"So, Cinderella awakens," Dean said, a lop-sided grin tugging at his lips.

"Sleeping Beauty," Sam corrected, in a sleep-scratchy voice. He tugged the jacket further up towards his chin. "Thanks."

"You looked cold," Dean replied, not taking his eyes from the road. "Just don't drool on it."

Sam opened his mouth to protest, but he'd kind of proven Dean had a reason to be afraid of that only moments before. "I'll try not to." He smiled, letting Dean have the win.

Dean glanced at Sam, chuckled softly, then refocused on the road. "There's a town about thirty miles from here. Thought we could grab a bite, maybe a room?"

It was a suggestion, not an order, not a statement, and Sam appreciated the difference. Dean was trying to meet him half-way, trying to take a step closer to him without opening the door for conversation. "Sounds good."

The car fell silent again, but this time, the air didn't feel as oppressive with unspoken grief, or pain. It was comfortable, at least for this pocket of time. He took a deep breath. It hurt that Dean didn't want to share what was going on inside his head, but this wasn't about him. Sam simply wanted to be here for him – the way Dean had been there for him after Jess. It was almost as if he had lost his big brother and his dad. He missed them both.

Sam pulled the coat a little higher, the breeze carrying the scent of leather past his nose. Dean might be holding himself back, hiding from Sam, but his jacket held no grudges. Sam inconspicuously sniffed the leather. Dean was still here, he still cared, and if Sam waited long enough, Dean would be okay. Sam sank back against the seat, the leather jacket following. He'd be here to make sure of it.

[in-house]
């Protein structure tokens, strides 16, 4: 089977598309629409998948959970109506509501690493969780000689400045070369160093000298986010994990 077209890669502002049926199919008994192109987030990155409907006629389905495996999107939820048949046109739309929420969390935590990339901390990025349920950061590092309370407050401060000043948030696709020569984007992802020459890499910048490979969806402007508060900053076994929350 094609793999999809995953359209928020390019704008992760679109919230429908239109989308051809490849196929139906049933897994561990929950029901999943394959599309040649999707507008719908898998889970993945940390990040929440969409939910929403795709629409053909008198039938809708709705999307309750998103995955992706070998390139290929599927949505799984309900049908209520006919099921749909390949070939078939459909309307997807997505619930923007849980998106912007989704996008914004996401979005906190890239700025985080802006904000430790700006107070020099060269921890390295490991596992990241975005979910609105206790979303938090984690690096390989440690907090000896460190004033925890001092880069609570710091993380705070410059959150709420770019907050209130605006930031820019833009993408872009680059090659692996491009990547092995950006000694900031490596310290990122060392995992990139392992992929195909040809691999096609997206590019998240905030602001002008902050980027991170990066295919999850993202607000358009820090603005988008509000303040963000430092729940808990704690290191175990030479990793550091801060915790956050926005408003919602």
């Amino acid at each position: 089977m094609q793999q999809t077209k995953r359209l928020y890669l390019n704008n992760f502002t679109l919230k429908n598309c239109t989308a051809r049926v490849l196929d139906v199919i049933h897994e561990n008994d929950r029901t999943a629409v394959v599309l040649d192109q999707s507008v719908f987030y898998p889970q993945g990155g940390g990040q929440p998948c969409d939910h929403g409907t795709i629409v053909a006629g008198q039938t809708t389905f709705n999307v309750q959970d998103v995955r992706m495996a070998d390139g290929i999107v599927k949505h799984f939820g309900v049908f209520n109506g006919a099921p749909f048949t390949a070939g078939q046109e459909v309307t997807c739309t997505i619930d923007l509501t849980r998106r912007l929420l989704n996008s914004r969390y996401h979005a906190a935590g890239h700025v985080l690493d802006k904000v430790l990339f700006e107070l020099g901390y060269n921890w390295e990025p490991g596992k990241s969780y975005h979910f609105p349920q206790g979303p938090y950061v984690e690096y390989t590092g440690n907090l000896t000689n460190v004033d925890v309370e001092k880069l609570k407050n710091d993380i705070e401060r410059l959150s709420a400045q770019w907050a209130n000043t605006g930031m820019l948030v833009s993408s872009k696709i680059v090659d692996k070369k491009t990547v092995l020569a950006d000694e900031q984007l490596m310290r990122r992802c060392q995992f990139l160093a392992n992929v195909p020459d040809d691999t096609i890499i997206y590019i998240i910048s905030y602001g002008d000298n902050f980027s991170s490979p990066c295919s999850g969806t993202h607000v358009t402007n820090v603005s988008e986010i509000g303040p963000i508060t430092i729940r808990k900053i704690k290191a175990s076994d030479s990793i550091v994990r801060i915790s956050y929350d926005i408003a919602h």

Sam reached into the trunk of the Impala. The unfamiliar pendant tapped against his chest, feeling heavy despite its size. He rested his forehead on the trunk lid. The cool metal of the early morning burned his skin, but Sam didn't care. He barely felt it.

He craned his neck far enough that he could see Bobby's house without having to lift his head. Am I doing the right thing? I should stay. But he couldn't. Bobby seemed content living in grief and Sam couldn't allow himself to go there. Grief was paralyzing, anger was galvanizing.

His chin dipped to his tightening chest, the ache inside threatening to overwhelm him, and send him to his knees. He nearly lost his resolve until the distinctive aroma of leather and gun oil registered in his brain. Dean. Achoked sob made it past Sam's throat. He was wrong, he couldn't do this.

Rays from the rising sun found their way through the maze of tangled metal in the scrap-yard. Chirping birds joined in the chorus of Sam's muffled, jerky breaths. He lifted his head, took a deep breath, and tried to regain his composure. If he didn't leave soon, Bobby would find him. He'd look at Sam with the same mixture of pity and shared grief that had plagued the older hunter's face for two weeks. That look had kept Sam here too long already.

The leather crinkled when he lifted his arm to close the trunk, all memory of what he had opened it for in the first place was gone. He hesitated, then brought shaking fingers down to feel the leather. He shrank into the coat, accepting one last hug from his brother.

He stood for a moment, then took off the jacket. He folded it carefully, tucking it neatly into Dean's duffel bag. The leather no longer offered any real comfort, any security. The magic of the jacket apparently belonged to the man who filled it. Sam slammed the lid closed. It was time to bring his brother home.



AN: This story started as a 'Ready, set, go!' timed event with Muffy Morrigan. She gave me thirty minutes to write something, anything, and the first two pages of young Sammy just popped out of nowhere.

It morphed into a semblance of a request from bhoney who asked for a series of vignettes and wrapped up in two more timed sessions with Muffy. In this case, I focused on John/Dean's leather coat and the vinyl seats of the Impala.

I'm hoping that despite the unusual conception, the story flowed alright. Thanks for reading!